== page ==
B

FIGURE 10.4 Immunofluorescence microscopy of TgVPl.

(A) The acidocalcisome localization of TgVPl in isolated tachyzoites is shown using polyclonal antibodies against the enzyme (red, 1 : 1000).

(B) The lack of co-localization of the reaction against TgVPl and ROP1, a rhoptry protein, is shown, using polyclonal antibodies against TgVPl (red, 1 : 1000) and monoclonal antibodies against ROP1 (green, 1 : 1000). Bar = 10 pm.

This figure is reproduced in color in the color plate section.

face of the membrane (Figure 10.5B). Tachyzoites show acidocalcisomes with different degrees of preservation of the electron-dense material, from an almost totally empty vacuole (Figure 10.5A, left arrows) to others containing a considerable amount of electron-dense material (Figure 10.5A, right arrows). The membrane of the T. gondii acidocalcisome is about 8 nm thick (Figure 10.5B). In some circumstances the electron-dense material can be found in aggregates within the organelle, apparently surrounded by an internal membrane (Figure 10.5C, arrow), as occurs in some Phytomonas species (Miranda et al., 2004), but no direct evidence for the presence of an internal membrane has been obtained. Occasionally acidocalcisomes of Toxoplasma can be seen fusing with each other, being found in a polymorphic organization (Figures 10.5D, 10.5E).

A large number of acidocalcisomes can be seen in electron spectroscopic images of whole cells directly dried on Formvar-coated grids (Figure 10.6A). The advantage of this type of preparation is the observation of the whole parasite (and whole organelles) without the addition of fixatives and

FIGURE 10.5 Transmission electron microscopy of tachyzoites of T. gondii.

(A) Thin section of a T. gondii tachyzoite showing several acidocalcisomes in different regions of the cell, with different degrees of preservation of the electron-dense material (arrows). Bar = 500 nm.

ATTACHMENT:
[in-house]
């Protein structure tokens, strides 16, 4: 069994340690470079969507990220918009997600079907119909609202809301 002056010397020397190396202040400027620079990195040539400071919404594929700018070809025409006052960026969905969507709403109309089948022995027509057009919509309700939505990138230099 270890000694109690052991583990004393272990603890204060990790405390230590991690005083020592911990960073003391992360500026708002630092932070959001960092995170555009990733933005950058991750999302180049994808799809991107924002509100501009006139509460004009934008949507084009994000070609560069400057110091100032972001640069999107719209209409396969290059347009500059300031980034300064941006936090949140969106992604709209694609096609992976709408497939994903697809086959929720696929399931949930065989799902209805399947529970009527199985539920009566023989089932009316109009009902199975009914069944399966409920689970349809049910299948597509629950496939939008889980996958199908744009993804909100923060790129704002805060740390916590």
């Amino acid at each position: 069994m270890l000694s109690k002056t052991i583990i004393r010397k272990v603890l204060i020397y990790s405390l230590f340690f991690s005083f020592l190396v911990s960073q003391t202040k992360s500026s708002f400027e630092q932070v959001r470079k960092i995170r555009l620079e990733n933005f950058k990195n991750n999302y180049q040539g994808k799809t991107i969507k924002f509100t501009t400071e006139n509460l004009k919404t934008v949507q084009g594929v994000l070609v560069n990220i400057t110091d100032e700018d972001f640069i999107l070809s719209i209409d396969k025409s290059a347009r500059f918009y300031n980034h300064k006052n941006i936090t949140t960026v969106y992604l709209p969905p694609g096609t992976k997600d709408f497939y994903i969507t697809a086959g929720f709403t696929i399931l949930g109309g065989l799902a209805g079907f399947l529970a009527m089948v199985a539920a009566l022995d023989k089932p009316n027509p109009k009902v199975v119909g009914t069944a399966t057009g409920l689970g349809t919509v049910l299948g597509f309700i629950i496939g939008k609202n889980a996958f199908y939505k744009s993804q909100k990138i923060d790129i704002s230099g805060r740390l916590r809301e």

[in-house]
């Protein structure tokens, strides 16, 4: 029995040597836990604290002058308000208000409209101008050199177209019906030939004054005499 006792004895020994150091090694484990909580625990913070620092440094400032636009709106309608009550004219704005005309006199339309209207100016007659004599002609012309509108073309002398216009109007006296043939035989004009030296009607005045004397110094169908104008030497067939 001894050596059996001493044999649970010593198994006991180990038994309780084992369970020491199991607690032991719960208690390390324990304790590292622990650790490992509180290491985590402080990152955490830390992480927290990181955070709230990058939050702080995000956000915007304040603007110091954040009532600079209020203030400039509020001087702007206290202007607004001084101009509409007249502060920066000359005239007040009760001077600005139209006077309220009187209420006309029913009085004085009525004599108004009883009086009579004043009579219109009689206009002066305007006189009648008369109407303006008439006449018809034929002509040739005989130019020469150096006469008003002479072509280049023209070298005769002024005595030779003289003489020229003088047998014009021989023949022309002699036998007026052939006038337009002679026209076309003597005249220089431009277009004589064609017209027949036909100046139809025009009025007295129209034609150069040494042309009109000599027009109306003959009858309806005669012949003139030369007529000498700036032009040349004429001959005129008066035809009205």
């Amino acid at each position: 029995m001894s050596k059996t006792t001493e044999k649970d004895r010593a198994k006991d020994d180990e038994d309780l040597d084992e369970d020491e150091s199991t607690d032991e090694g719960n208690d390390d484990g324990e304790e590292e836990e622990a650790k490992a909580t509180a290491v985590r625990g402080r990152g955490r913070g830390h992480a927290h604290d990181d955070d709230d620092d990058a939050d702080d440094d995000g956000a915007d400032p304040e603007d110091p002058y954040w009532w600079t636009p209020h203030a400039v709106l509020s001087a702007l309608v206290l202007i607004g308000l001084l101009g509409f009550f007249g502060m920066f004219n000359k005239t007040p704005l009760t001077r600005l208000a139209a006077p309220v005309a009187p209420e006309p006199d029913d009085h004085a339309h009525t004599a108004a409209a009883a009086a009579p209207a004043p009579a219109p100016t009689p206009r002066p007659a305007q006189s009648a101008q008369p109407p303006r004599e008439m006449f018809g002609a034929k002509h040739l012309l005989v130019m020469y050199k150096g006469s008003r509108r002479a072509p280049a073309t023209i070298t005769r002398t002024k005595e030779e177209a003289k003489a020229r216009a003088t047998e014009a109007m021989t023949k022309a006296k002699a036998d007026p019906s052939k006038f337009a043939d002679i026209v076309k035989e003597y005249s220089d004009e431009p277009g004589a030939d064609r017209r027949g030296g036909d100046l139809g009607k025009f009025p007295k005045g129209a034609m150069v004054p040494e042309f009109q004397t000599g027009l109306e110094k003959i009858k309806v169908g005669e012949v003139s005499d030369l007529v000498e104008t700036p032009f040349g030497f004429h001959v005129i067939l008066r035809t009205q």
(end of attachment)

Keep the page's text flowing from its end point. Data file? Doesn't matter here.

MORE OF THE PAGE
(B) and (C) High magnification of acidocalcisomes. Note the single membrane and the small amount of electron-dense material (B) and the amount of electron-dense material accumulated in the matrix of the organelle (C, arrow). Scale bars: (B) = 100 nm, (C) = 200 nm.

(D) and (E) Acidocalcisomes fusing with each other (arrows). Bars: (D) = 100 nm, (E) = 200 nm. Cells were washed twice in PBS, fixed in Karnovsky, post-fixed in OsO4 and embedded in Polybed 812 epoxide resin. Sections were stained for 30 minutes in uranyl acetate and for 5 minutes in lead citrate, and observed in a JEOL 1200EX electron microscope operating at 80 kVV

FIGURE 10.5 Transmission electron microscopy of tachyzoites of T. gondii.

(A) Thin section of a T. gondii tachyzoite showing several acidocalcisomes in different regions of the cell, with different degrees of preservation of the electron-dense material (arrows). Bar = 500 nm.

(B) and (C) High magnification of acidocalcisomes. Note the single membrane and the small amount of electron-dense material (B) and the amount of electron-dense material accumulated in the matrix of the organelle (C, arrow). Scale bars: (B) = 100 nm, (C) = 200 nm.

(D) and (E) Acidocalcisomes fusing with each other (arrows). Bars: (D) = 100 nm, (E) = 200 nm. Cells were washed twice in PBS, fixed in Karnovsky, post-fixed in OsO4 and embedded in Polybed 812 epoxide resin. Sections were stained for 30 minutes in uranyl acetate and for 5 minutes in lead citrate, and observed in a JEOL 1200EX electron microscope operating at 80 kVV

FIGURE 10.6 Electron probe X-ray microanalysis of whole cells adhered to formvar-coated grids.

(A) Electron spectroscopic image (ESI) of T. gondii. Bar = 1 pm.